France is home to some of the world’s favourite food and beverages, with amazing non-alcoholic and alcoholic French drinks to sample. From famous French wines to cocktails and Champagne, these are the drinks you simply have to try.
If you can’t visit here right now, you can still learn more about how the must-try coffee styles, tea, sodas or what cocktails locals are ordering in bars – and maybe even try making some of these authentic tipples at home!
Popular French Drinks
1. Café Au Lait
This French version of coffee and warmed milk is mostly made with brewed coffee, traditionally using the French press.
It will usually have equal amounts of both coffee and milk, and it does not have any foam on top, unlike caffè latte. It’s the perfect comforting coffee for the morning time.
Fact: Champagne can only be called Champagne if it comes from the actual Champagne region in France.
It is produced using the so-called méthode Champenoise; the secondary fermentation is done in the bottle with the addition of yeast and rock sugar, made from the traditional blends of Chardonnay, Pinot Noir, and Pinot Meunier, all of which are indigenous to the Champagne region.
Pastis is a spirit that’s a blend of herbs and spices such as star anise and licorice root. This distinctive flavour is similar to sambuca (Italy) or ouzu (Greece). Typically drunk as an apéritif and served on the rocks and diluted with water.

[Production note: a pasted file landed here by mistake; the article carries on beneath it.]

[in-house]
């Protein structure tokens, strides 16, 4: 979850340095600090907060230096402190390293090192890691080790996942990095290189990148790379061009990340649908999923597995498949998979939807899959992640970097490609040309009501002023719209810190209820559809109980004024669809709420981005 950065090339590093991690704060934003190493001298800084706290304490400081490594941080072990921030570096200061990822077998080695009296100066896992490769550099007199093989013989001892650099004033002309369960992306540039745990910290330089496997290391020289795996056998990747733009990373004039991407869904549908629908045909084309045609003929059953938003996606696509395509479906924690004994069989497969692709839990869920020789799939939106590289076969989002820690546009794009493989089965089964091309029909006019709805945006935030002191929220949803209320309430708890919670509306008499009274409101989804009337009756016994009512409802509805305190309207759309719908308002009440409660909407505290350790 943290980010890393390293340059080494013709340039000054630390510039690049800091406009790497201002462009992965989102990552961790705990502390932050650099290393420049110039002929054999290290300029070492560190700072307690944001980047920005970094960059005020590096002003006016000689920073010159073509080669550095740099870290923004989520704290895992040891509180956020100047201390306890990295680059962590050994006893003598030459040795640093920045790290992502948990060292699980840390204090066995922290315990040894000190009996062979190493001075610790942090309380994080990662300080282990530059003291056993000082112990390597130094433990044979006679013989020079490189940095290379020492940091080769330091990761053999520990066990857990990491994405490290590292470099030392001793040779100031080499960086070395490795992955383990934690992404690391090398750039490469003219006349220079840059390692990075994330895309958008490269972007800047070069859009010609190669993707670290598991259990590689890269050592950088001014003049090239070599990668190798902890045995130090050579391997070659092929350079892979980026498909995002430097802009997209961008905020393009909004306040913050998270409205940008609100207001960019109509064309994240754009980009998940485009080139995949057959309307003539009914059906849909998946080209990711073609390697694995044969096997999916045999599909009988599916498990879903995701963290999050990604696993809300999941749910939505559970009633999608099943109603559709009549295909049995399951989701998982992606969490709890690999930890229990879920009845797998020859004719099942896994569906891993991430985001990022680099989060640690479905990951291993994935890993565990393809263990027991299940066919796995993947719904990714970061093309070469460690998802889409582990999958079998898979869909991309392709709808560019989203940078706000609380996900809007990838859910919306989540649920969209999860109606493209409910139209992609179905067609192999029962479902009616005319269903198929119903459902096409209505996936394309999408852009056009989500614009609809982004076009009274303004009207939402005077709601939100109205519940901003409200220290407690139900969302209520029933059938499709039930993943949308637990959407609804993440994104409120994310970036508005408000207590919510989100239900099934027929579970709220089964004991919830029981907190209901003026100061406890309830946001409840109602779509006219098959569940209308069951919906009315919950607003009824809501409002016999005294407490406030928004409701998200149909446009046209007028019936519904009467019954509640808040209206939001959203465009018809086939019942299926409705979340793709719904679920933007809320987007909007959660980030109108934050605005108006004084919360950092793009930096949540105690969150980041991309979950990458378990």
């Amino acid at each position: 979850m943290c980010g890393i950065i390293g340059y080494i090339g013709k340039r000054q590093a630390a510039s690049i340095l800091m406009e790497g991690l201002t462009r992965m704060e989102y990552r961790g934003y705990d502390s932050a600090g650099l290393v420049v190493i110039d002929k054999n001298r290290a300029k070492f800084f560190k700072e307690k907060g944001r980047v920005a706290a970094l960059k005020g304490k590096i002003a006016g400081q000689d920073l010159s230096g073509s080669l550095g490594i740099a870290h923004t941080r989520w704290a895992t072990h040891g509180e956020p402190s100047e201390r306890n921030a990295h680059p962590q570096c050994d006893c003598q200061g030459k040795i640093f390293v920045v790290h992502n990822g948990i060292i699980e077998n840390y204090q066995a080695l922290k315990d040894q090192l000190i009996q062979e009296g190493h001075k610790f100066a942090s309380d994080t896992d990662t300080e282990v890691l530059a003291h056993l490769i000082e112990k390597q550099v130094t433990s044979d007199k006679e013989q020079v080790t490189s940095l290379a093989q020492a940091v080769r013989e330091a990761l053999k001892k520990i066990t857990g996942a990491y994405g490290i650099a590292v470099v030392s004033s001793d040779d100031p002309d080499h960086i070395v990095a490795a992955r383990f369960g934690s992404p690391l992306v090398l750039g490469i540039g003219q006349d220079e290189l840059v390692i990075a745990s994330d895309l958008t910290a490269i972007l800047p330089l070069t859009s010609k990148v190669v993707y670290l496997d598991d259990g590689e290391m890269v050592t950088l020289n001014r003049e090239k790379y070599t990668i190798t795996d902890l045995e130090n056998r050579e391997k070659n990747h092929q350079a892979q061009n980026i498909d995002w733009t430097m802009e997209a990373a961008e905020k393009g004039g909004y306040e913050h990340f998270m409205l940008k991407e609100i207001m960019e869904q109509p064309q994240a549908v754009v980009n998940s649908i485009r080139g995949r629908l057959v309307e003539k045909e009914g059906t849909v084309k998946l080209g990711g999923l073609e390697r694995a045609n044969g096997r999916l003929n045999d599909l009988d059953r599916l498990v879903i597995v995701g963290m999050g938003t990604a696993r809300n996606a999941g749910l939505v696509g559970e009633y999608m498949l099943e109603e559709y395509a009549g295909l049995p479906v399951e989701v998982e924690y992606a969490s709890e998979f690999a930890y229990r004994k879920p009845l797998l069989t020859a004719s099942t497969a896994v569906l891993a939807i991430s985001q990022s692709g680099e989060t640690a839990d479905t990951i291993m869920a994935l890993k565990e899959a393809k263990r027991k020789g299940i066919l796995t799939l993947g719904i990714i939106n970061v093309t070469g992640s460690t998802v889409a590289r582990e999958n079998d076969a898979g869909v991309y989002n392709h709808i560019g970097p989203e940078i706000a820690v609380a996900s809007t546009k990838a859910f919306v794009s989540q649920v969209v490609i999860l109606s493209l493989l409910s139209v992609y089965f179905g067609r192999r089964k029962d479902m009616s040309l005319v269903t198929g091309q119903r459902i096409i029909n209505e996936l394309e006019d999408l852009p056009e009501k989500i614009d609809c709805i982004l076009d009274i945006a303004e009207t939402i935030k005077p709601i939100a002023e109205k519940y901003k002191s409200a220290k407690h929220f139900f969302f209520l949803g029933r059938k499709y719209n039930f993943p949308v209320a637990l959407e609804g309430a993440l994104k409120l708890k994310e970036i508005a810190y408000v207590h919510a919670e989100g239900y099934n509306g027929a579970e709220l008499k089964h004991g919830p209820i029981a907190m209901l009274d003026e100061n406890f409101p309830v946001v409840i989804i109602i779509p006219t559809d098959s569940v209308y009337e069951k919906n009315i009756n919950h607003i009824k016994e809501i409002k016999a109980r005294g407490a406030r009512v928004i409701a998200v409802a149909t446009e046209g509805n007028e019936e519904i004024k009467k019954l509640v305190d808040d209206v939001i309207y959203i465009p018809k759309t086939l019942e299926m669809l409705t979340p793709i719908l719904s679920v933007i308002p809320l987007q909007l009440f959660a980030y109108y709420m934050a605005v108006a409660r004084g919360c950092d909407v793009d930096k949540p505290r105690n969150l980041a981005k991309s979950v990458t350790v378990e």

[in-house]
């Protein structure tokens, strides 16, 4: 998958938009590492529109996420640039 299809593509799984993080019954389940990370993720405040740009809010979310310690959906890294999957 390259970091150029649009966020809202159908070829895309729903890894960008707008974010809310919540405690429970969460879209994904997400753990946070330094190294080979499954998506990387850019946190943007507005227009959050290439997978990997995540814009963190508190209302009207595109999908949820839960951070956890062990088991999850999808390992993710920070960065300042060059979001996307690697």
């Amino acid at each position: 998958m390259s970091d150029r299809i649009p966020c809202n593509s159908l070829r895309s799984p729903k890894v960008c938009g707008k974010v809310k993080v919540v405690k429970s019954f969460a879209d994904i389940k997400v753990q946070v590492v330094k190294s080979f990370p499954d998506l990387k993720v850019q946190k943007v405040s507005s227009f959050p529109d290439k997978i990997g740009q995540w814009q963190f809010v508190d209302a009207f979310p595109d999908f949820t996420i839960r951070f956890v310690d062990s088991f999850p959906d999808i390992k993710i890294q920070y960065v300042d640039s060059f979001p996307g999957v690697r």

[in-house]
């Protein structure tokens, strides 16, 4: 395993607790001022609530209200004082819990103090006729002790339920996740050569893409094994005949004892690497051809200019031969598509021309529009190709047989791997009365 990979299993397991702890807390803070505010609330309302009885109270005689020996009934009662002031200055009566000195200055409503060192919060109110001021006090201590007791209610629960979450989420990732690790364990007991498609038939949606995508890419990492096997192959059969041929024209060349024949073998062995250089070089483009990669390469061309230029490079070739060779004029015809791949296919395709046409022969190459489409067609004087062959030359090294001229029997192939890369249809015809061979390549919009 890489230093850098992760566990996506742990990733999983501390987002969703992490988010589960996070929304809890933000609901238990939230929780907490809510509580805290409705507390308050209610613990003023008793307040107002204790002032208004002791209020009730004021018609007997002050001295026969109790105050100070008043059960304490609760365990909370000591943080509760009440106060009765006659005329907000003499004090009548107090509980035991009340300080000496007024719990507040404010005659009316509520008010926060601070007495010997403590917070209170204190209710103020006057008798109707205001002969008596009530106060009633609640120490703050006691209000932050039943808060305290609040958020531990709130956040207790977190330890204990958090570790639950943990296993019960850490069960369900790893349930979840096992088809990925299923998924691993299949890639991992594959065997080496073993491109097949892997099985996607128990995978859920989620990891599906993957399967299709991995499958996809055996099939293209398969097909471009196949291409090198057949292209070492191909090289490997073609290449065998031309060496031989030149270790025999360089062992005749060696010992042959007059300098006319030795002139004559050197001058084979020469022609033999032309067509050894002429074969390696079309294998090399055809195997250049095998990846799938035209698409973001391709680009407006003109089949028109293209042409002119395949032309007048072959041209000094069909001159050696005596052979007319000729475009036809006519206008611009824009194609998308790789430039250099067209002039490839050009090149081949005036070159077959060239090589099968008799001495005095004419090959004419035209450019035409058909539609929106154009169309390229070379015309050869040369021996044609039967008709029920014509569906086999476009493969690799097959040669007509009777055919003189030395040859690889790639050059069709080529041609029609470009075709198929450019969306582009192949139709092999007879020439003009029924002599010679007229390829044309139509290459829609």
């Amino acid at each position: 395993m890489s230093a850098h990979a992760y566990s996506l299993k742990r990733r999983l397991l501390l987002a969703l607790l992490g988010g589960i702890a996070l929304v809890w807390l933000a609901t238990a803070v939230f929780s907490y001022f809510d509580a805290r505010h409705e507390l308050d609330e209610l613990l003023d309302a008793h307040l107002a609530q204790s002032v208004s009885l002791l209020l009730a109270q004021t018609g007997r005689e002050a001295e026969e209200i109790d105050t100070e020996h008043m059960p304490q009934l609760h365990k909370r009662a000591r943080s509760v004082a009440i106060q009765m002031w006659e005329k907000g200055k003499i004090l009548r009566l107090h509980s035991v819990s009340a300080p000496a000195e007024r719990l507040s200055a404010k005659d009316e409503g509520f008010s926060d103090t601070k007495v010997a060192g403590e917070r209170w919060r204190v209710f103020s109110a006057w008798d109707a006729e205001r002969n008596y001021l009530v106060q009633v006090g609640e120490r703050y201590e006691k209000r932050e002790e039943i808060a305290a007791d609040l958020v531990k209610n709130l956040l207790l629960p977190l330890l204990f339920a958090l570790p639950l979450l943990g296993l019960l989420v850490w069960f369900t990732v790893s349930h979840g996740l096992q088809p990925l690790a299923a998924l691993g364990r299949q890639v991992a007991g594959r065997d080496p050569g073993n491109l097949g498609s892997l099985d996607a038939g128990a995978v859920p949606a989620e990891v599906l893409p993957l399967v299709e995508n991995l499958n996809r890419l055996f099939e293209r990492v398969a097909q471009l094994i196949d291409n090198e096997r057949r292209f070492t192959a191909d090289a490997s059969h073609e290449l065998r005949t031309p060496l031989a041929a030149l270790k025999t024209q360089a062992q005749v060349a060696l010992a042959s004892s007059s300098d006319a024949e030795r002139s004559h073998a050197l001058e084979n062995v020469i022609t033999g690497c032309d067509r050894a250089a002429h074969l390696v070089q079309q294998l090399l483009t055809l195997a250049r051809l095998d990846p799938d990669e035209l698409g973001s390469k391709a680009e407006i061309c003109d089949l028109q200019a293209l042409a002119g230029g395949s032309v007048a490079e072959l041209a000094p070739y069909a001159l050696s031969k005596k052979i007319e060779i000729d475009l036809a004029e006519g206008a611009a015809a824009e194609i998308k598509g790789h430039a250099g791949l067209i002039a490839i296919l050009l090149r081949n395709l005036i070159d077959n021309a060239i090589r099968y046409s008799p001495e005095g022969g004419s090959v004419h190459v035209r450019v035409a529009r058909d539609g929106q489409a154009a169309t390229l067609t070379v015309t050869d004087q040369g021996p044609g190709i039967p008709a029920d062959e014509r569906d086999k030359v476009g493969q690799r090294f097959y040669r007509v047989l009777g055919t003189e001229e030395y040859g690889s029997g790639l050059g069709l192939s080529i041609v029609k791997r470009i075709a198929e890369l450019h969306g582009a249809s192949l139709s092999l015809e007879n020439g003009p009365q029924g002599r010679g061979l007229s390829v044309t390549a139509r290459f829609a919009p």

It’s most popular in the southeast of France, especially in the city of Marseille.
This classic French brandy is distilled from grapes in order to produce eau-de-vie, which is then aged and blended to make cognac.
Because of its AOC status, the production methods require to meet certain legal requirements. Among the specified grapes, it must be twice distilled in copper pot stills and aged at least two years in French oak barrels from Limousin or Tronçais.
This seasonal drink is usually drank during winter holidays and is popular at Christmas markets.
This mulled wine is hot – you can choose from a white or a red vin chaud. The red can be a little harsher than the white, with the white normally a little sweeter. Many vin chaud have flavours of citrus and specialty herbs like star anise and cinnamon.
Recipe is by Sweet C’s.
This classic breakfast/brunch cocktail is simply fresh orange juice and Champagne or any dry sparkling wine. You can also add Grand Marnier or bitters in order to elevate the flavours to an even tastier level!
To make it, pour orange juice into a champagne flute, and then top it with Champagne or sparkling wine.
Recipe is by Gimme Some Oven.
Originating from Bordeaux, this classic French drink combines fresh milk from Lot-et-Garonne, cocoa, and sugar.
Apart from the original flavour, Cacolac also comes in hazelnut-praline and caramel variety. Nowadays, it is widely available throughout the country.